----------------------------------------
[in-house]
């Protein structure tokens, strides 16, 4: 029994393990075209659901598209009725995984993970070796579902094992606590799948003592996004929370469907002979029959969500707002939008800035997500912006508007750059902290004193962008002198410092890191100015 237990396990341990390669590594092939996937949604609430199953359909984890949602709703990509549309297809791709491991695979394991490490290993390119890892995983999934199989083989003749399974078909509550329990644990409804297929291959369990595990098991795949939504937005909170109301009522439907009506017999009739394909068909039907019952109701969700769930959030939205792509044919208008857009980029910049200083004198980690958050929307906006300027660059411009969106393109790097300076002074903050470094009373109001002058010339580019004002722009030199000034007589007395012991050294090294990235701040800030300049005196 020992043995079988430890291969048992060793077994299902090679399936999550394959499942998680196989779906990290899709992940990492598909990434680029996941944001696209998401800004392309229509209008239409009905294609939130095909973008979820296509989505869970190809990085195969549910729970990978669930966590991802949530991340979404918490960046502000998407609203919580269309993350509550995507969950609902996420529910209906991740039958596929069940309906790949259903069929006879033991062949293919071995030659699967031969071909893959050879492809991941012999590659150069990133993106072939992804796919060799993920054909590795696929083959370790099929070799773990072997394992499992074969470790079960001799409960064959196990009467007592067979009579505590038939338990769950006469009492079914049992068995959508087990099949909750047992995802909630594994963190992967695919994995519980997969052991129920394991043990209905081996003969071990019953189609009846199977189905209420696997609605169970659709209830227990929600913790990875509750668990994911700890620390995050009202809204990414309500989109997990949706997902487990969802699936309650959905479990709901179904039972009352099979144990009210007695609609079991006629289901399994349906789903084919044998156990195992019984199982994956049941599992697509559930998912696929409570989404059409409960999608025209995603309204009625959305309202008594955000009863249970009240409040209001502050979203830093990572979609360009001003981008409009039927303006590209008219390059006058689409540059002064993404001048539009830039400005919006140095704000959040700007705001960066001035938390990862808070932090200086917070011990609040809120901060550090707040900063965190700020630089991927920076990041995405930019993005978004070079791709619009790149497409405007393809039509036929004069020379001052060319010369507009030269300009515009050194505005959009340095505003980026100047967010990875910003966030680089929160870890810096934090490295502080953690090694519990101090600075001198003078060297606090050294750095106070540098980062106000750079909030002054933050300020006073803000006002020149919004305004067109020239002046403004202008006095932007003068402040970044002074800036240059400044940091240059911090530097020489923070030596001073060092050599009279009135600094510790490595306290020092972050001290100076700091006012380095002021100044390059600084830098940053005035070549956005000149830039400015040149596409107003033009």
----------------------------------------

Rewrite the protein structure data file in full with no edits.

[in-house]
């Protein structure tokens, strides 16, 4: 029994393990075209659901598209009725995984993970070796579902094992606590799948003592996004929370469907002979029959969500707002939008800035997500912006508007750059902290004193962008002198410092890191100015 237990396990341990390669590594092939996937949604609430199953359909984890949602709703990509549309297809791709491991695979394991490490290993390119890892995983999934199989083989003749399974078909509550329990644990409804297929291959369990595990098991795949939504937005909170109301009522439907009506017999009739394909068909039907019952109701969700769930959030939205792509044919208008857009980029910049200083004198980690958050929307906006300027660059411009969106393109790097300076002074903050470094009373109001002058010339580019004002722009030199000034007589007395012991050294090294990235701040800030300049005196 020992043995079988430890291969048992060793077994299902090679399936999550394959499942998680196989779906990290899709992940990492598909990434680029996941944001696209998401800004392309229509209008239409009905294609939130095909973008979820296509989505869970190809990085195969549910729970990978669930966590991802949530991340979404918490960046502000998407609203919580269309993350509550995507969950609902996420529910209906991740039958596929069940309906790949259903069929006879033991062949293919071995030659699967031969071909893959050879492809991941012999590659150069990133993106072939992804796919060799993920054909590795696929083959370790099929070799773990072997394992499992074969470790079960001799409960064959196990009467007592067979009579505590038939338990769950006469009492079914049992068995959508087990099949909750047992995802909630594994963190992967695919994995519980997969052991129920394991043990209905081996003969071990019953189609009846199977189905209420696997609605169970659709209830227990929600913790990875509750668990994911700890620390995050009202809204990414309500989109997990949706997902487990969802699936309650959905479990709901179904039972009352099979144990009210007695609609079991006629289901399994349906789903084919044998156990195992019984199982994956049941599992697509559930998912696929409570989404059409409960999608025209995603309204009625959305309202008594955000009863249970009240409040209001502050979203830093990572979609360009001003981008409009039927303006590209008219390059006058689409540059002064993404001048539009830039400005919006140095704000959040700007705001960066001035938390990862808070932090200086917070011990609040809120901060550090707040900063965190700020630089991927920076990041995405930019993005978004070079791709619009790149497409405007393809039509036929004069020379001052060319010369507009030269300009515009050194505005959009340095505003980026100047967010990875910003966030680089929160870890810096934090490295502080953690090694519990101090600075001198003078060297606090050294750095106070540098980062106000750079909030002054933050300020006073803000006002020149919004305004067109020239002046403004202008006095932007003068402040970044002074800036240059400044940091240059911090530097020489923070030596001073060092050599009279009135600094510790490595306290020092972050001290100076700091006012380095002021100044390059600084830098940053005035070549956005000149830039400015040149596409107003033009």